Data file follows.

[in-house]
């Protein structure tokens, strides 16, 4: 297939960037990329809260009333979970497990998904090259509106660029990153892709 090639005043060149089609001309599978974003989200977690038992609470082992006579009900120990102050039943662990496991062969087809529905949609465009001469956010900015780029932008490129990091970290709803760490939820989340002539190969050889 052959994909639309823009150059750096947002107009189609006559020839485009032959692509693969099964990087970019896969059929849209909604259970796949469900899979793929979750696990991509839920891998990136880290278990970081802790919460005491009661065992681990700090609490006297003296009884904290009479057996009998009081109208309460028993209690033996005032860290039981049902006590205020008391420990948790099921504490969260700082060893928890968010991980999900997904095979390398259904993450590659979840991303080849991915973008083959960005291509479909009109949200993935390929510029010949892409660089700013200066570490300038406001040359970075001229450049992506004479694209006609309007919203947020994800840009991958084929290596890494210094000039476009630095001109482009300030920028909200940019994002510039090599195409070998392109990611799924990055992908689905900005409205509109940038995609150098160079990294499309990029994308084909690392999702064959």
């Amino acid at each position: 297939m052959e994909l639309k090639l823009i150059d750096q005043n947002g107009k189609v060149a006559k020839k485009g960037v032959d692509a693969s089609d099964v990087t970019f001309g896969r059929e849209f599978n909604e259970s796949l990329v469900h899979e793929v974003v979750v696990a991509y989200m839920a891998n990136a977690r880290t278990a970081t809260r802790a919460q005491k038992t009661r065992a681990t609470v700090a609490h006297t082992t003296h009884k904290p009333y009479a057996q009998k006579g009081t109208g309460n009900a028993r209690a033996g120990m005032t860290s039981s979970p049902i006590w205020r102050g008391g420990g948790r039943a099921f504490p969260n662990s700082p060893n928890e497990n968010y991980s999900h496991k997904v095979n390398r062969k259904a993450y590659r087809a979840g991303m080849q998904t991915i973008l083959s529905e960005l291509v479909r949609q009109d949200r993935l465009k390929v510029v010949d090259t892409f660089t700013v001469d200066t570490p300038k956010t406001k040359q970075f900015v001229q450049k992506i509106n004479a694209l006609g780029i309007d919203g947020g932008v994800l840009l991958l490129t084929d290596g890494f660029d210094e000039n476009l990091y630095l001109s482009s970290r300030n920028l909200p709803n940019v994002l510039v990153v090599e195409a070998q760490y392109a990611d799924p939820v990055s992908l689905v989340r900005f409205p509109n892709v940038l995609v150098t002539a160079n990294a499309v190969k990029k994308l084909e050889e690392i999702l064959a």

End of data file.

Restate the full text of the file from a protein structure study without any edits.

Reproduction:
[in-house]
């Protein structure tokens, strides 16, 4: 297939960037990329809260009333979970497990998904090259509106660029990153892709 090639005043060149089609001309599978974003989200977690038992609470082992006579009900120990102050039943662990496991062969087809529905949609465009001469956010900015780029932008490129990091970290709803760490939820989340002539190969050889 052959994909639309823009150059750096947002107009189609006559020839485009032959692509693969099964990087970019896969059929849209909604259970796949469900899979793929979750696990991509839920891998990136880290278990970081802790919460005491009661065992681990700090609490006297003296009884904290009479057996009998009081109208309460028993209690033996005032860290039981049902006590205020008391420990948790099921504490969260700082060893928890968010991980999900997904095979390398259904993450590659979840991303080849991915973008083959960005291509479909009109949200993935390929510029010949892409660089700013200066570490300038406001040359970075001229450049992506004479694209006609309007919203947020994800840009991958084929290596890494210094000039476009630095001109482009300030920028909200940019994002510039090599195409070998392109990611799924990055992908689905900005409205509109940038995609150098160079990294499309990029994308084909690392999702064959």
């Amino acid at each position: 297939m052959e994909l639309k090639l823009i150059d750096q005043n947002g107009k189609v060149a006559k020839k485009g960037v032959d692509a693969s089609d099964v990087t970019f001309g896969r059929e849209f599978n909604e259970s796949l990329v469900h899979e793929v974003v979750v696990a991509y989200m839920a891998n990136a977690r880290t278990a970081t809260r802790a919460q005491k038992t009661r065992a681990t609470v700090a609490h006297t082992t003296h009884k904290p009333y009479a057996q009998k006579g009081t109208g309460n009900a028993r209690a033996g120990m005032t860290s039981s979970p049902i006590w205020r102050g008391g420990g948790r039943a099921f504490p969260n662990s700082p060893n928890e497990n968010y991980s999900h496991k997904v095979n390398r062969k259904a993450y590659r087809a979840g991303m080849q998904t991915i973008l083959s529905e960005l291509v479909r949609q009109d949200r993935l465009k390929v510029v010949d090259t892409f660089t700013v001469d200066t570490p300038k956010t406001k040359q970075f900015v001229q450049k992506i509106n004479a694209l006609g780029i309007d919203g947020g932008v994800l840009l991958l490129t084929d290596g890494f660029d210094e000039n476009l990091y630095l001109s482009s970290r300030n920028l909200p709803n940019v994002l510039v990153v090599e195409a070998q760490y392109a990611d799924p939820v990055s992908l689905v989340r900005f409205p509109n892709v940038l995609v150098t002539a160079n990294a499309v190969k990029k994308l084909e050889e690392i999702l064959a």